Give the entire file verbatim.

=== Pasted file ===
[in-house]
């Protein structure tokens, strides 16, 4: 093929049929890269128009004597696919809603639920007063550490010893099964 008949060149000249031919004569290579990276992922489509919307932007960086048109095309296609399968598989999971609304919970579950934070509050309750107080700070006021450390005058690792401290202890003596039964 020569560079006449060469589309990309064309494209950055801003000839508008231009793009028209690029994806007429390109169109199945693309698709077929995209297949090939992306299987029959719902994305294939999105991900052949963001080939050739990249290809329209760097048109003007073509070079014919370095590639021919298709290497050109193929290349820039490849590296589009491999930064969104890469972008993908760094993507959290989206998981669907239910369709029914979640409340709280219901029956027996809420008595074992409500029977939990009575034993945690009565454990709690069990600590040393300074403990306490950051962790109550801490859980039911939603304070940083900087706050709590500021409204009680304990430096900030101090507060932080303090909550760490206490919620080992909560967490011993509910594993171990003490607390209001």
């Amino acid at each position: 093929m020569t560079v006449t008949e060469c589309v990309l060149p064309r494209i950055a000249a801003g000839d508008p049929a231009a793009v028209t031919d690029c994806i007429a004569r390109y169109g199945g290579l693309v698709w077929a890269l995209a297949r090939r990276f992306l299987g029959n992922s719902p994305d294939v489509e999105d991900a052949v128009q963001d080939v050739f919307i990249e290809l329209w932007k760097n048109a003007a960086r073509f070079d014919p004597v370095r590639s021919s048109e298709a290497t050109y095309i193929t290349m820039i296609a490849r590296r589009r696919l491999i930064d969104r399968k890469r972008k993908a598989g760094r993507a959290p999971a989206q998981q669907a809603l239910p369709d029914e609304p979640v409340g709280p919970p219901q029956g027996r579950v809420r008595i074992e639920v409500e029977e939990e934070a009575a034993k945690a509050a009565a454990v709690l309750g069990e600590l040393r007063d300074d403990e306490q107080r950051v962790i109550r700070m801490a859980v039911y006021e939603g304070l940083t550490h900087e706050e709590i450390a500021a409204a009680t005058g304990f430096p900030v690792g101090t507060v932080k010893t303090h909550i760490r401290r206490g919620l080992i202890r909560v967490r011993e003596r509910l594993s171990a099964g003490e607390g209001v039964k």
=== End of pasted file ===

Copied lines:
[in-house]
């Protein structure tokens, strides 16, 4: 093929049929890269128009004597696919809603639920007063550490010893099964 008949060149000249031919004569290579990276992922489509919307932007960086048109095309296609399968598989999971609304919970579950934070509050309750107080700070006021450390005058690792401290202890003596039964 020569560079006449060469589309990309064309494209950055801003000839508008231009793009028209690029994806007429390109169109199945693309698709077929995209297949090939992306299987029959719902994305294939999105991900052949963001080939050739990249290809329209760097048109003007073509070079014919370095590639021919298709290497050109193929290349820039490849590296589009491999930064969104890469972008993908760094993507959290989206998981669907239910369709029914979640409340709280219901029956027996809420008595074992409500029977939990009575034993945690009565454990709690069990600590040393300074403990306490950051962790109550801490859980039911939603304070940083900087706050709590500021409204009680304990430096900030101090507060932080303090909550760490206490919620080992909560967490011993509910594993171990003490607390209001």
């Amino acid at each position: 093929m020569t560079v006449t008949e060469c589309v990309l060149p064309r494209i950055a000249a801003g000839d508008p049929a231009a793009v028209t031919d690029c994806i007429a004569r390109y169109g199945g290579l693309v698709w077929a890269l995209a297949r090939r990276f992306l299987g029959n992922s719902p994305d294939v489509e999105d991900a052949v128009q963001d080939v050739f919307i990249e290809l329209w932007k760097n048109a003007a960086r073509f070079d014919p004597v370095r590639s021919s048109e298709a290497t050109y095309i193929t290349m820039i296609a490849r590296r589009r696919l491999i930064d969104r399968k890469r972008k993908a598989g760094r993507a959290p999971a989206q998981q669907a809603l239910p369709d029914e609304p979640v409340g709280p919970p219901q029956g027996r579950v809420r008595i074992e639920v409500e029977e939990e934070a009575a034993k945690a509050a009565a454990v709690l309750g069990e600590l040393r007063d300074d403990e306490q107080r950051v962790i109550r700070m801490a859980v039911y006021e939603g304070l940083t550490h900087e706050e709590i450390a500021a409204a009680t005058g304990f430096p900030v690792g101090t507060v932080k010893t303090h909550i760490r401290r206490g919620l080992i202890r909560v967490r011993e003596r509910l594993s171990a099964g003490e607390g209001v039964k």